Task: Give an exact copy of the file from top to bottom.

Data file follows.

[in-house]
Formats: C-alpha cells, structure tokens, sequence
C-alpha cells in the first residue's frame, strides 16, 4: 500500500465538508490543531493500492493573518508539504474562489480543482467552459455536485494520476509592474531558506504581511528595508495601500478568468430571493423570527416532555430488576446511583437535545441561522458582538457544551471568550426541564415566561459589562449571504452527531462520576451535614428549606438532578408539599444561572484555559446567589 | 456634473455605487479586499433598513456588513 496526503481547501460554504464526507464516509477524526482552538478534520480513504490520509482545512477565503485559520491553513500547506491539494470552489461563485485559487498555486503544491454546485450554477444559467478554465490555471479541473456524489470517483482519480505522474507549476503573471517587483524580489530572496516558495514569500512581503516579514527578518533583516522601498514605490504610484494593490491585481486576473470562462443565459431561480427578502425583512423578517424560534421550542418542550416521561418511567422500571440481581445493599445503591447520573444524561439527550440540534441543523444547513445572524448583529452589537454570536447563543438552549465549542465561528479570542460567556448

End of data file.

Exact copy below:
[in-house]
Formats: C-alpha cells, structure tokens, sequence
C-alpha cells in the first residue's frame, strides 16, 4: 500500500465538508490543531493500492493573518508539504474562489480543482467552459455536485494520476509592474531558506504581511528595508495601500478568468430571493423570527416532555430488576446511583437535545441561522458582538457544551471568550426541564415566561459589562449571504452527531462520576451535614428549606438532578408539599444561572484555559446567589 | 456634473455605487479586499433598513456588513 496526503481547501460554504464526507464516509477524526482552538478534520480513504490520509482545512477565503485559520491553513500547506491539494470552489461563485485559487498555486503544491454546485450554477444559467478554465490555471479541473456524489470517483482519480505522474507549476503573471517587483524580489530572496516558495514569500512581503516579514527578518533583516522601498514605490504610484494593490491585481486576473470562462443565459431561480427578502425583512423578517424560534421550542418542550416521561418511567422500571440481581445493599445503591447520573444524561439527550440540534441543523444547513445572524448583529452589537454570536447563543438552549465549542465561528479570542460567556448